Loot, and the desire to find ever better loot, remains one of the biggest drawcards of Borderlands 2. There's a huge variety in weapons, despite the fact there are only five or six gun-types. Each weapon has attributes like damage, accuracy, reload speed, magazine size and whether or not it has an element effect. And there's more to it than that, because the level of the weapon and the manufacturer also have an impact on its usefulness. The same goes for shields and grenades, so trying to find the perfect gear will be a challenge, even after the main story is complete.
While those three gameplay elements remain unchanged, there are a host of improvements in the game. The most noticeable and appreciated is the introduction of a mini-map. In the original game you had a marker on your compass pointing you in the direction of objectives. Suffice to say the mini-map is a significant improvement. Another thing you'll notice early on is the ability to move (slowly) when fighting for your life, that is just after you die you're given a few seconds to kill an enemy and get a second wind (i.e. stay alive).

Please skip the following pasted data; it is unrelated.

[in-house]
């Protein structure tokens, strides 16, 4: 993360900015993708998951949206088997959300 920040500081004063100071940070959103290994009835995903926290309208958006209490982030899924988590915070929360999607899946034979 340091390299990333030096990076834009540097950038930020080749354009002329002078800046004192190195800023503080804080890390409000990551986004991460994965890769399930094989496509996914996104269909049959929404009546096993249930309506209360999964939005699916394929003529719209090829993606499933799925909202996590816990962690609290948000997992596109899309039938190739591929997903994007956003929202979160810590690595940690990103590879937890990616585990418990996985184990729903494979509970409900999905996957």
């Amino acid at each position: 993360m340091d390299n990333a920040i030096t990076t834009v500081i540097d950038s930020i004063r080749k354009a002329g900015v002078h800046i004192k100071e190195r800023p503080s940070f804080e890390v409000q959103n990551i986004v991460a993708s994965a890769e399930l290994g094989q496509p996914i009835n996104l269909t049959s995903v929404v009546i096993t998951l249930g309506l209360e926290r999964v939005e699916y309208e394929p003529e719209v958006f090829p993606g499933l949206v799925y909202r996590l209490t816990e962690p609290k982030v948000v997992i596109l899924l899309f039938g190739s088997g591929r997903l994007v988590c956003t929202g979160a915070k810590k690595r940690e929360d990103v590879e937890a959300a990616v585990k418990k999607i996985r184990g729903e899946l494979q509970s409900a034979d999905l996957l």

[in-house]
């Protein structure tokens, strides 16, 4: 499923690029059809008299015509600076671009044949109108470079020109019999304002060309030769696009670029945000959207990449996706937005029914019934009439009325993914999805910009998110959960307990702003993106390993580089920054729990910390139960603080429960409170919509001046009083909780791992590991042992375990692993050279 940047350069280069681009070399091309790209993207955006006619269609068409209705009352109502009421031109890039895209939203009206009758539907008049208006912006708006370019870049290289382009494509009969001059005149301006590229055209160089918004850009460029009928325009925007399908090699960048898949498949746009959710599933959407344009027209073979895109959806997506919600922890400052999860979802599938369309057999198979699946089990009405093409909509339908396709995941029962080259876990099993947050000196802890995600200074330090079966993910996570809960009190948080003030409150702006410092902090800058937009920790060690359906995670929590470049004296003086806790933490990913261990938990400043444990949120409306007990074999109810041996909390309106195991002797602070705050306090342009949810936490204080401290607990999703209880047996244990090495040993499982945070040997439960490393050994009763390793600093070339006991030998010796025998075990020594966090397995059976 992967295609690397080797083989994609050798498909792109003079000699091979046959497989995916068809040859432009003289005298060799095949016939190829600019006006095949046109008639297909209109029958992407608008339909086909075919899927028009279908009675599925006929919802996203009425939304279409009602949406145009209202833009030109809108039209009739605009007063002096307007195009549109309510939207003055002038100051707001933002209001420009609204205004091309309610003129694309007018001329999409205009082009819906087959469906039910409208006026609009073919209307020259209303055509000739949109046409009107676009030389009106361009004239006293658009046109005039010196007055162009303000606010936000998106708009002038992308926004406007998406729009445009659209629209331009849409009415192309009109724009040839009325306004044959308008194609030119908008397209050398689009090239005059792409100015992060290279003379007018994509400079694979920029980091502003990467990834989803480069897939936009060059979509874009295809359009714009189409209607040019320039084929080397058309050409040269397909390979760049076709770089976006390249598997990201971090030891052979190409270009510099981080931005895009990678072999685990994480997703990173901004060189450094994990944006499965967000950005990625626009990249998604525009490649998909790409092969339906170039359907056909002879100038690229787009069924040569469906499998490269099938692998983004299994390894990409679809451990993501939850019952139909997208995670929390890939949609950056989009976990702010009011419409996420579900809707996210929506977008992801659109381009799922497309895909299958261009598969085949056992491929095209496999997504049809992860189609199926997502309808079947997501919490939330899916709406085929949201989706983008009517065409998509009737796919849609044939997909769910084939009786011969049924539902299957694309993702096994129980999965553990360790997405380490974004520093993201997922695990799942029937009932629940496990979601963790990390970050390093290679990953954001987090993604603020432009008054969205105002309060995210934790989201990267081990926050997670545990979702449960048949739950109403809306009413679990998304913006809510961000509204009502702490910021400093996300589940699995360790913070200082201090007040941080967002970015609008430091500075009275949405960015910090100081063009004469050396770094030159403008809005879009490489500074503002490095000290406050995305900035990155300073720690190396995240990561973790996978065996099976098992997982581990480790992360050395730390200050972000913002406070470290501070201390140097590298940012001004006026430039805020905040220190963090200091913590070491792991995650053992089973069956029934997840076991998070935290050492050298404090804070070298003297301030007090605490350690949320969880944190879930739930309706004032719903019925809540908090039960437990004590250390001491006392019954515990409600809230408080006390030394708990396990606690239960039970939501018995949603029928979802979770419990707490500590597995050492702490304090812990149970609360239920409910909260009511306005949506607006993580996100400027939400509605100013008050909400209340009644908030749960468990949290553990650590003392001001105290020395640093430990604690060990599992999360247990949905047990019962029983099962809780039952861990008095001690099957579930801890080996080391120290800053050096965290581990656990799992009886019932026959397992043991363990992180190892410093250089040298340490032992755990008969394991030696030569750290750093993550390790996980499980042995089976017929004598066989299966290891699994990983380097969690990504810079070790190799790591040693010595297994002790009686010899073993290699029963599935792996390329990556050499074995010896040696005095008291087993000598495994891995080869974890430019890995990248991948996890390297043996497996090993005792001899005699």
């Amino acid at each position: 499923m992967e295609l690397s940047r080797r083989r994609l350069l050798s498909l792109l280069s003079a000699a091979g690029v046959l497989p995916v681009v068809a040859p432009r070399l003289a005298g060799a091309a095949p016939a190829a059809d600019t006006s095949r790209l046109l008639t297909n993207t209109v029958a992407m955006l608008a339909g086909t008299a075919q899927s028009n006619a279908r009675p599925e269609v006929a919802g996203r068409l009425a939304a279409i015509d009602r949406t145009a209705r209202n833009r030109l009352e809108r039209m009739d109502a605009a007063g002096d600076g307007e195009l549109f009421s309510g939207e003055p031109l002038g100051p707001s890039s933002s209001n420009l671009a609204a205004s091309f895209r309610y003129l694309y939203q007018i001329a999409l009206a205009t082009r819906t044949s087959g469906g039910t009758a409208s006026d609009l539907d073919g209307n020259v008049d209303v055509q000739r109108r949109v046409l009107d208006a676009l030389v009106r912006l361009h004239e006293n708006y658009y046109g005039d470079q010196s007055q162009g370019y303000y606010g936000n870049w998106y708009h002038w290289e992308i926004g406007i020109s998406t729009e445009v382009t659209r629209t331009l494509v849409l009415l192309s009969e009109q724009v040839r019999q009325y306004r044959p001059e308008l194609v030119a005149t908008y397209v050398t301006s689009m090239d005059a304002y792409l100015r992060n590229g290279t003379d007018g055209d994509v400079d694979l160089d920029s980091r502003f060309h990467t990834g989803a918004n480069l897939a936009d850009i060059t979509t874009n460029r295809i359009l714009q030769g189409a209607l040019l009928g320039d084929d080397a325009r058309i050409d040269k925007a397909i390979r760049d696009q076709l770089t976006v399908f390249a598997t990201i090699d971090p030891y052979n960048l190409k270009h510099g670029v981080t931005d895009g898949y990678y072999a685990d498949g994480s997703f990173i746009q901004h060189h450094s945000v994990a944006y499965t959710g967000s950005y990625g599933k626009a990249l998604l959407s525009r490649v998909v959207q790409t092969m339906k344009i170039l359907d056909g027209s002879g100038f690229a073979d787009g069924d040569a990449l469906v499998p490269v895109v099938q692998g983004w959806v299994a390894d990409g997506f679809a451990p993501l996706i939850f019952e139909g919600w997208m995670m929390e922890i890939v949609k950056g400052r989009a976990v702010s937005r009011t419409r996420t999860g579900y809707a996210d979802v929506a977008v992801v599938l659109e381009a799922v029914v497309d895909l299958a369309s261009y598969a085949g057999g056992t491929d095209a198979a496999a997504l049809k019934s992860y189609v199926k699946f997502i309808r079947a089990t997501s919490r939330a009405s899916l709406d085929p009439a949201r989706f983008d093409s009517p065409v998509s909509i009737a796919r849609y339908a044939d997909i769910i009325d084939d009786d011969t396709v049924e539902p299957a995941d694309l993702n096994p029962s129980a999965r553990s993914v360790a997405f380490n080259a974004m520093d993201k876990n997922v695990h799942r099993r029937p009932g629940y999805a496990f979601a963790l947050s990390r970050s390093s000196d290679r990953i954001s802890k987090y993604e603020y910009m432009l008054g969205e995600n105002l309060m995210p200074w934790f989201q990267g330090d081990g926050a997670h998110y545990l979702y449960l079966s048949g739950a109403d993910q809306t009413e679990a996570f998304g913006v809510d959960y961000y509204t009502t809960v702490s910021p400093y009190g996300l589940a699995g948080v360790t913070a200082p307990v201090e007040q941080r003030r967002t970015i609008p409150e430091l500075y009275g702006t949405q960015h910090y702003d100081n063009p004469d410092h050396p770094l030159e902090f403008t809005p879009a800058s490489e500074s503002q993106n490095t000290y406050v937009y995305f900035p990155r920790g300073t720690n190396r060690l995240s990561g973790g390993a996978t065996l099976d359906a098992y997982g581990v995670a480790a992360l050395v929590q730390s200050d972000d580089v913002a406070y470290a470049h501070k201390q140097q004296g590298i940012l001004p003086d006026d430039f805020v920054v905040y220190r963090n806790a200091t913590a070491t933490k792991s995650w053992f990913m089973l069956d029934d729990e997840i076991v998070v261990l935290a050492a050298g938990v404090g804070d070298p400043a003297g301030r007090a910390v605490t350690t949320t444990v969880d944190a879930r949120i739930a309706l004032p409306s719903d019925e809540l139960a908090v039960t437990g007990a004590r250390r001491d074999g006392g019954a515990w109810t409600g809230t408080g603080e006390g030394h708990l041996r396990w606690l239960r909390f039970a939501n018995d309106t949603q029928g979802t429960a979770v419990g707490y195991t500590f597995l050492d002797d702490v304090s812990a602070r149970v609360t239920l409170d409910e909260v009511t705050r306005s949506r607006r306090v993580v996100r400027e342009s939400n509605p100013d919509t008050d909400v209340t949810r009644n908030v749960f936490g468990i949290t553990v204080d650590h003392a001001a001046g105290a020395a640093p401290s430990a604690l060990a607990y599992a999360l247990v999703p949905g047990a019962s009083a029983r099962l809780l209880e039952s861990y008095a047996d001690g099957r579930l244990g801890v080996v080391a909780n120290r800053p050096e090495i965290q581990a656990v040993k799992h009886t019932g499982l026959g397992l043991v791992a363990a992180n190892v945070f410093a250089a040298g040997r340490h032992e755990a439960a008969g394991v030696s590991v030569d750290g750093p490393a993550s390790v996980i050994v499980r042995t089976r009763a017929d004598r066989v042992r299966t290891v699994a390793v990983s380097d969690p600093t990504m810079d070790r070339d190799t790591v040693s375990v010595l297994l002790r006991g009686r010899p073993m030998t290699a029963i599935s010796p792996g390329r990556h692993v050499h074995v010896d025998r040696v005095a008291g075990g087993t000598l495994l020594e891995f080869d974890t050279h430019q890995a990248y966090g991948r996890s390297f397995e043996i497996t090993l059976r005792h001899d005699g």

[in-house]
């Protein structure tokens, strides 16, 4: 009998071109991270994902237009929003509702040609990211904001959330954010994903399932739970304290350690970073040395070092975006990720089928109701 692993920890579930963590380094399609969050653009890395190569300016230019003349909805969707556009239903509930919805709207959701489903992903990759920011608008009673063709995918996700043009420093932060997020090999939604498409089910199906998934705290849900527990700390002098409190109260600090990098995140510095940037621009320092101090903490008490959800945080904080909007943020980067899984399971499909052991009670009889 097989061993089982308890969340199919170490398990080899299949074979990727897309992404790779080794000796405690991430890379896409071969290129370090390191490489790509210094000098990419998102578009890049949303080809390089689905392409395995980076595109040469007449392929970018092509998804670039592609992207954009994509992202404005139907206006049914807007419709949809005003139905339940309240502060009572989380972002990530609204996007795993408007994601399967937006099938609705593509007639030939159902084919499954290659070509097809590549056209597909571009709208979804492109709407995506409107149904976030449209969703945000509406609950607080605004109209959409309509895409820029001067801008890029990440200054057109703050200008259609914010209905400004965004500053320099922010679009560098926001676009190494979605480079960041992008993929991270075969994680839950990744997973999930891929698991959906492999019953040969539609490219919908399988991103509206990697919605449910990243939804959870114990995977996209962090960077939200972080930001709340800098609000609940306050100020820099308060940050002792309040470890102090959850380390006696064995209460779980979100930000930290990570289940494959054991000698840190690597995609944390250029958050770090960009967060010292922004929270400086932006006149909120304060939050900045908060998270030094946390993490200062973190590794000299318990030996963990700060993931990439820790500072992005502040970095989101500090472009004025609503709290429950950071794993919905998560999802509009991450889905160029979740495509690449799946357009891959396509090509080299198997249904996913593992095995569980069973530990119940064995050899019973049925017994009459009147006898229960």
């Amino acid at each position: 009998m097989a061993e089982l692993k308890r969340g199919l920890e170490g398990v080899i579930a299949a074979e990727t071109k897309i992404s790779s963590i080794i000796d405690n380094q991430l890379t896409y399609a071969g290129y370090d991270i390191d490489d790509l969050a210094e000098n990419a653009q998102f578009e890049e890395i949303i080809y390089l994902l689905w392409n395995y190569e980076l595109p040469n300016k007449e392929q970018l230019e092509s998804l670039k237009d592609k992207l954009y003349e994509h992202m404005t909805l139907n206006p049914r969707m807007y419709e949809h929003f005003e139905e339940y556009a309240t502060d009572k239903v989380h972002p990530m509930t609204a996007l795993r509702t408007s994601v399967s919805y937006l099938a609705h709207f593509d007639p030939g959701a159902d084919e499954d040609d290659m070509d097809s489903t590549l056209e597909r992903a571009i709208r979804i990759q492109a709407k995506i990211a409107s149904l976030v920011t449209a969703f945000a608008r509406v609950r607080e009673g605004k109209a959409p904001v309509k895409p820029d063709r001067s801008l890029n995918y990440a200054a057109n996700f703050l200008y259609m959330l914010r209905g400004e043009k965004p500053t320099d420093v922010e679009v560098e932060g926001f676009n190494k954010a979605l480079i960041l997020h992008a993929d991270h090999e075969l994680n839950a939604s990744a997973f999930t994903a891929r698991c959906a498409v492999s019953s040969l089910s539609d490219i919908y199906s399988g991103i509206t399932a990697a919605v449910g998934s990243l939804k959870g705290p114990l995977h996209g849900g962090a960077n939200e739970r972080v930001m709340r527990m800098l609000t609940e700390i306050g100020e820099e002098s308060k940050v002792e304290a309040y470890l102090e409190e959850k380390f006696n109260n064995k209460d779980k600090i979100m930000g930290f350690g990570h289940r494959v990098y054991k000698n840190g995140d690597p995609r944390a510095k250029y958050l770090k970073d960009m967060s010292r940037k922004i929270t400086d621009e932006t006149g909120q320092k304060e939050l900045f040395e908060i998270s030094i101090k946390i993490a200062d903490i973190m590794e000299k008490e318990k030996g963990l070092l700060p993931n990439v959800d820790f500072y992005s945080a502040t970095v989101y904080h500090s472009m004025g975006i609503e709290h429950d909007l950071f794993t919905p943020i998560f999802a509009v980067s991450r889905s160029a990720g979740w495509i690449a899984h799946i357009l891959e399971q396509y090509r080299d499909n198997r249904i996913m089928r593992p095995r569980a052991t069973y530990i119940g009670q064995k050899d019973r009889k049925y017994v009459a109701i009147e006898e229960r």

You can also trade items and cash with other players while playing online. Menus are much improved too. After completing the game you can enter True Vault Hunter mode, where enemies have more than just scaled skills, they also have shields more often, or appear in their Badass version rather than regular. When you add it all up, these make for a much-improved gameplay experience compared to the original Borderlands.
Borderlands 2, like its predecessor, can be played in multiplayer, both online and locally. If you play locally it's split-screen, and you get the choice of either horizontal or vertical split-screen. Whether you're playing alone or with a friend you can also go online and form a group of up to four players. The game is a stack of fun online, particularly with friends and people of roughly the same level. There have been improvements here too. Now any quest you complete online can be fast-forwarded when you get to it in single-player. You're no longer limited in what quests are available either, making online play that much better and smoother.